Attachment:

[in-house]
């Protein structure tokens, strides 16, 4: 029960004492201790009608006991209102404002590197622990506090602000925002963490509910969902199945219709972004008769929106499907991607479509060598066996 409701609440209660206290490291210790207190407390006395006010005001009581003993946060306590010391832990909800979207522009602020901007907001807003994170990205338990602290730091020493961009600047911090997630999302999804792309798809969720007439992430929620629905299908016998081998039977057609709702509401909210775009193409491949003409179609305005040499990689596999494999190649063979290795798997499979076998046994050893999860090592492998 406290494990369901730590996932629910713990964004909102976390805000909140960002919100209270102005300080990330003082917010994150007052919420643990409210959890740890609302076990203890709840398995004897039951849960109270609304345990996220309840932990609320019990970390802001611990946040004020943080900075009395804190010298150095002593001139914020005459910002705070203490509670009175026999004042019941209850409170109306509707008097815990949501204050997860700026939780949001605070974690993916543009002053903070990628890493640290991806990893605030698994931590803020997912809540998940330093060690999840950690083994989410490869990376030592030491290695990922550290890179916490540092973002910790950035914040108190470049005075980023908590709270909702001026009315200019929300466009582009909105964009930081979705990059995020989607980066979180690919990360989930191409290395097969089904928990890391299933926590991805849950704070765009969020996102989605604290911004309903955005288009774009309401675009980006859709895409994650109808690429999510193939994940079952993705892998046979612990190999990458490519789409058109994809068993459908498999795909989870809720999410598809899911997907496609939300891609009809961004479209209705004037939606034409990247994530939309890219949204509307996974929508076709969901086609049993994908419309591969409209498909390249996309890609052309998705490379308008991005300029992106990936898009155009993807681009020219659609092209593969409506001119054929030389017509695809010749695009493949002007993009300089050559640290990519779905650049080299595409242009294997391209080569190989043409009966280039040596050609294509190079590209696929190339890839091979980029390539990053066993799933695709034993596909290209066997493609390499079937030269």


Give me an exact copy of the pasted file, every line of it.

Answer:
[in-house]
């Protein structure tokens, strides 16, 4: 029960004492201790009608006991209102404002590197622990506090602000925002963490509910969902199945219709972004008769929106499907991607479509060598066996 409701609440209660206290490291210790207190407390006395006010005001009581003993946060306590010391832990909800979207522009602020901007907001807003994170990205338990602290730091020493961009600047911090997630999302999804792309798809969720007439992430929620629905299908016998081998039977057609709702509401909210775009193409491949003409179609305005040499990689596999494999190649063979290795798997499979076998046994050893999860090592492998 406290494990369901730590996932629910713990964004909102976390805000909140960002919100209270102005300080990330003082917010994150007052919420643990409210959890740890609302076990203890709840398995004897039951849960109270609304345990996220309840932990609320019990970390802001611990946040004020943080900075009395804190010298150095002593001139914020005459910002705070203490509670009175026999004042019941209850409170109306509707008097815990949501204050997860700026939780949001605070974690993916543009002053903070990628890493640290991806990893605030698994931590803020997912809540998940330093060690999840950690083994989410490869990376030592030491290695990922550290890179916490540092973002910790950035914040108190470049005075980023908590709270909702001026009315200019929300466009582009909105964009930081979705990059995020989607980066979180690919990360989930191409290395097969089904928990890391299933926590991805849950704070765009969020996102989605604290911004309903955005288009774009309401675009980006859709895409994650109808690429999510193939994940079952993705892998046979612990190999990458490519789409058109994809068993459908498999795909989870809720999410598809899911997907496609939300891609009809961004479209209705004037939606034409990247994530939309890219949204509307996974929508076709969901086609049993994908419309591969409209498909390249996309890609052309998705490379308008991005300029992106990936898009155009993807681009020219659609092209593969409506001119054929030389017509695809010749695009493949002007993009300089050559640290990519779905650049080299595409242009294997391209080569190989043409009966280039040596050609294509190079590209696929190339890839091979980029390539990053066993799933695709034993596909290209066997493609390499079937030269």